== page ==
Holy star power wrestling fan. After looking for a while like it was going to be a really bland Survivor Series card, the changes in the last couple of weeks have produced a stacked show. There are 12 former world champions on the show, 8 former women’s or divas champions, 6 former NXT champions, and the only man on the show (including Curtis Axel and Bo Dallas) who has never held a title is Braun Strowman. However, even with the depth on the card, what a lot of people seem to be talking about this week is the ages of the participants in the top matches – in particular the Raw vs SmackDown 5-on-5 Elimination match.
SmackDown’s team consists of Shane McMahon (47), Randy Orton (37), Bobby Roode (40), Shinsuke Nakamura (37) and John Cena (40) for an average age of 40.2 years old. Raw’s team consists of Kurt Angle (48), Braun Strowman (34), Finn Balor (36), Samoa Joe (38) and Triple H (48) for an average age of 40.8. The issue that people have with the ages of performers is undoubtedly exacerbated by the other real main event – Brock Lesnar vs AJ Styles – also featuring two forty year olds.
I don’t care these guys are both 40, I haven’t been this excited for a WWE match in a long time!
This is going to be one of the most disjointed columns I’ve published in a long time. Usually I like to write to make a point, to address one or two ideas through exemplification and analysis. There will be aspects of that here, but there were so many things I wanted to talk about it is a bit of a mish-mash of ideas. That is because last week, I went to the Raw house show in Glasgow and the Aberdeen house show in Aberdeen – and when you see so much, it gets you thinking about a lot of different things too.
It’s time to write the final leg of my journey to Wrestlemania with the Raw men’s division! This part covers the period between the night after the Royal Rumble right up to Wrestlemania, with some outlined plans for what I would have afterwards too. For the story so far, make sure you read Part 1 and Part 2, but if you’re up to speed let’s pick it right up the night after the Royal Rumble!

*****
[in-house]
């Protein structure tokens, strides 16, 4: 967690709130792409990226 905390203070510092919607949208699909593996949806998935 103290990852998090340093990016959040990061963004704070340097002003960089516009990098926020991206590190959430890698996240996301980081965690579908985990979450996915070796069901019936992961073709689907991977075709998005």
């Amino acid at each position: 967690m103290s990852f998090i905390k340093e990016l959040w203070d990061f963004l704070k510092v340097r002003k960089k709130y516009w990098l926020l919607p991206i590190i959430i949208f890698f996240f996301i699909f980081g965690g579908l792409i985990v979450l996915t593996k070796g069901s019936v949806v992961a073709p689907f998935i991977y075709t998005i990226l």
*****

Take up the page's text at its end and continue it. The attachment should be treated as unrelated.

January 29th, Raw
On social media before Raw, and during the show, “Kurt Angle addresses Samoa Joe” is promoted as the main event segment.
Results: Matt Hardy defeats Elias by pinfall, Braun Strowman defeats Apollo Crews & Titus O’Neil by pinfall, Finn Balor defeats Darren Young by pinfall
Promos: – Roman Reigns comes out to start Raw, talking about winning the Royal Rumble for the second time. He simply says he is going to Wrestlemania to face Brock Lesnar, and he will win the Universal Championship. Continue reading
It’s finally here! It’s the day of Wrestlemania 33. It’s been a long build up, in more ways than one. We’ve been on the road to Wrestlemania for all intents and purposed for the last three months. We’ve been hearing constant plugs for Mania several times a week on each Raw and SmackDown. But it’s been a long build up for some matches too, as I’ve already written about some matches that’s roots can be traced back to SummerSlam, a whole seven months ago.
But there’s one match where the history, across several tracks, goes back years. And that’s the match I’m rounding off this preview series on. It may be unsanctioned, but that just means there are boundless opportunities here. It is, of course, Seth Rollins vs Triple H.
Serious Trips. Mean Trips. Grrrrrrrrr. #HeelBeard
The Brand Extension back in July was supposed to bring about a “New Era”. It was supposed to be the start of change in WWE. It was supposed to be an opportunity for people who didn’t normally get much of the spotlight to be centre stage. So far, it’s easy to pick out faults in that ideology. So far, fans could be forgiven for thinking that the separate shows have mostly been a case of the same old same old, but with new puppets in the well-worn shoes.
I would argue differently. Continue reading